When I arrived in Lehi, I met a “young lady” riding a cool looking machine (see Figure 3). She told me it was produced by Not a Wheelchair Inc. The next day, I stopped by Not a Wheelchair Inc.’s headquarters in Orem, Utah, near my home, to chat with the director. They gave me permission to use any images from their website and gave me some additional details about their products. You see their machines in Figure 3 and in the snow in Figure 4. The simple drive unit of one of these machines is illustrated in Figure 5. You can see the suspension system as well. At $6,999, it’s relatively inexpensive (the same price as my full-suspension mountain bike). It has full suspension, manual disc brakes, two-wheel front steering, and a large battery. It has a top speed of 12 mph, and a range of 10 to 20 miles on one battery and 25 to 35 miles on one battery depending on terrain, rider weight, and cargo weight. It would find itself at home on any paved bike path or even on a relatively smooth gravel road or in the snow, as shown in Figure 4. The wheelchair does not engage the four-wheel drive unit in the axle to achieve a true stop-road ride. They also make a kids version and are selling it for about $1,300 right now due to a supporter’s donation.

Figure 3: A disabled person. Not a wheelchair. Murdock Canal Bike Trail in Lehi, Utah. April 20, 2024. Photo by Fritz Hassler.
Figure 4: Not a wheelchair. Courtesy of Not a Wheelchair.
Figure 9: Drive and suspension unit. Not a wheelchair. Orem, Utah. April 23, 2024. Photo by Fritz Hassler.

What else can a disabled person do to get around or exercise outside? If they are very old or have poor balance but their legs are functional, they can use a recumbent e-trike as shown in Figure 6. For those with non-functional legs, there are models that are operated by your arms. With electric assistance, both types can easily power you up moderate hills and over very long distances on flat terrain.

Figure 6: Recumbent e-bike. Lyndon, Utah. April 25, 2023. Photo by Fritz Hassler.

I’ve had little contact with wheelchairs, most intimately when I fractured my pelvis in 2017 while wakeboarding, I wasn’t allowed to put any weight on my legs for 8 weeks. At the time, a wheelchair was my only means of getting around the house and short distances outside (see Figure 7). We built ramps to the porch and down the front stairs so I could easily get myself out to the car. You see disabled and injured people in wheelchairs like this in airports all the time. For most people, it’s better to be paid by someone else. The American Disabilities Act has provided easy wheelchair access to sidewalk intersections and buildings and has been a tremendous boon to the disabled.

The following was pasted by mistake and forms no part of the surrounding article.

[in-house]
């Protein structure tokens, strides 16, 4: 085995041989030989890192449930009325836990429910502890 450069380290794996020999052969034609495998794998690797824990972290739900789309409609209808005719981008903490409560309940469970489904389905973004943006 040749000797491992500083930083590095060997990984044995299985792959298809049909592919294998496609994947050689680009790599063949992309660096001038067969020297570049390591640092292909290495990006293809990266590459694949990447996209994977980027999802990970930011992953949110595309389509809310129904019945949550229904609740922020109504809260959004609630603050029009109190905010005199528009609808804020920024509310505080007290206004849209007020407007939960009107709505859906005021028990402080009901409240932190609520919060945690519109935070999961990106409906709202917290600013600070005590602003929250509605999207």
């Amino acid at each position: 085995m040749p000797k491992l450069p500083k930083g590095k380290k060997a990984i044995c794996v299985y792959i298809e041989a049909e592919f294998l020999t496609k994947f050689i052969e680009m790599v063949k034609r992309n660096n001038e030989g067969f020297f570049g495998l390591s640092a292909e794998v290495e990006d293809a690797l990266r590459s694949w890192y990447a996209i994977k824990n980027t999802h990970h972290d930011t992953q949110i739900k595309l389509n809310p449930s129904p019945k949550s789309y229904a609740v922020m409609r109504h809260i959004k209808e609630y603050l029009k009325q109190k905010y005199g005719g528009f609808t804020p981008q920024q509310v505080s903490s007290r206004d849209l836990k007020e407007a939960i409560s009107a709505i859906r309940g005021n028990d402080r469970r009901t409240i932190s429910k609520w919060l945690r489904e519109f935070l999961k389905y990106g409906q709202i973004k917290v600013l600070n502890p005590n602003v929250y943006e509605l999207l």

Figure 7: The author and his friend board a pontoon boat. (Three lakes in Wisconsin). September 6, 2017. Photo by Mary Hassler.

However, wheelchair-bound athletes often propel themselves using the outer ring on the wheelchair (see Figure 8). You’ve probably heard of wheelchair basketball, wheelchair tennis, and wheelchair racing. In Figure 8, we see several members of the Canadian team for the 2002 Salt Lake City Winter Olympics in wheelchairs. You may have the same question I had. Wheelchairs at the Winter Olympics? It turns out that there is a wheelchair curling event at the Winter Olympics. This was the regular Olympics, not the Paralympics.

Figure 8: The Canadian Olympic team at the opening ceremonies. The Winter Olympics in Salt Lake City at Rice-Eccles Stadium. February 6, 2002. Photo by Fritz Hassler.

I recently witnessed a disabled employee at the Harmon grocery store near my house retrieving shopping carts in a wheelchair. It was very efficient moving 5 or 6 shopping carts at a time.

What about off-road transportation for the disabled. If you do a Google search for electric wheelchairs, you’ll find a whole section on off-road wheelchairs, usually using tractor treads. However, they are difficult to transport and very expensive.

Overall, what we can see is that the decline in lithium battery costs continues to affect more industries, enabling more activities – in this case, for the disabled.

Do you have a tip for CleanTechnica? Want to advertise? Want to suggest a guest for our CleanTech Talk podcast? Contact us here.

Latest CleanTechnica.TV videos


CleanTechnica uses affiliate links. See our policy here.

Leave a Reply

Your email address will not be published. Required fields are marked *